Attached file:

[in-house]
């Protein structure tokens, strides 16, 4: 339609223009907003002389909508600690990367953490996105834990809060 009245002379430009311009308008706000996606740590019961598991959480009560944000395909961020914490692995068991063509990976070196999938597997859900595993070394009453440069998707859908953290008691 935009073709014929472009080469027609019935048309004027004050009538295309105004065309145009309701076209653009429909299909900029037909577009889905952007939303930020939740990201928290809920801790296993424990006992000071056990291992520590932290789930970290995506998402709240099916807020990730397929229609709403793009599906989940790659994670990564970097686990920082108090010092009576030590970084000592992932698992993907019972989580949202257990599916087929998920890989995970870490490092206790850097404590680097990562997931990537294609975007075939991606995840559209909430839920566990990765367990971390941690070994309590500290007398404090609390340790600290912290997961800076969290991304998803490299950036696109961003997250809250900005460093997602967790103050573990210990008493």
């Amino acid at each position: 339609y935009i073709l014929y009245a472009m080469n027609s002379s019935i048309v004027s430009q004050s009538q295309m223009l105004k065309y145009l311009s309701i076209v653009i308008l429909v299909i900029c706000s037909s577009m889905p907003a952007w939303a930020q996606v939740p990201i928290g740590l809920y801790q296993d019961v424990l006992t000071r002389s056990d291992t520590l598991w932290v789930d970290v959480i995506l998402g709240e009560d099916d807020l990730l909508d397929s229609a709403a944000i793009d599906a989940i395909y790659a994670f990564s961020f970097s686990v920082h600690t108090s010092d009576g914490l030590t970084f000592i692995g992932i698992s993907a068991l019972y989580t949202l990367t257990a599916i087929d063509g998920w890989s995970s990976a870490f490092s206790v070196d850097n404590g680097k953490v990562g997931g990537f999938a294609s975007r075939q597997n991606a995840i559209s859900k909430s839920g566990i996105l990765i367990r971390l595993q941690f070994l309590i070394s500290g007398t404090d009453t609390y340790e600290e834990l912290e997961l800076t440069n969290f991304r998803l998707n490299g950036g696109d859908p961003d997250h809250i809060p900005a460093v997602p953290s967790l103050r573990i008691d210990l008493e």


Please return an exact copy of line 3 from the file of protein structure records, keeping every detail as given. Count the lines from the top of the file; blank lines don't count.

């Amino acid at each position: 339609y935009i073709l014929y009245a472009m080469n027609s002379s019935i048309v004027s430009q004050s009538q295309m223009l105004k065309y145009l311009s309701i076209v653009i308008l429909v299909i900029c706000s037909s577009m889905p907003a952007w939303a930020q996606v939740p990201i928290g740590l809920y801790q296993d019961v424990l006992t000071r002389s056990d291992t520590l598991w932290v789930d970290v959480i995506l998402g709240e009560d099916d807020l990730l909508d397929s229609a709403a944000i793009d599906a989940i395909y790659a994670f990564s961020f970097s686990v920082h600690t108090s010092d009576g914490l030590t970084f000592i692995g992932i698992s993907a068991l019972y989580t949202l990367t257990a599916i087929d063509g998920w890989s995970s990976a870490f490092s206790v070196d850097n404590g680097k953490v990562g997931g990537f999938a294609s975007r075939q597997n991606a995840i559209s859900k909430s839920g566990i996105l990765i367990r971390l595993q941690f070994l309590i070394s500290g007398t404090d009453t609390y340790e600290e834990l912290e997961l800076t440069n969290f991304r998803l998707n490299g950036g696109d859908p961003d997250h809250i809060p900005a460093v997602p953290s967790l103050r573990i008691d210990l008493e």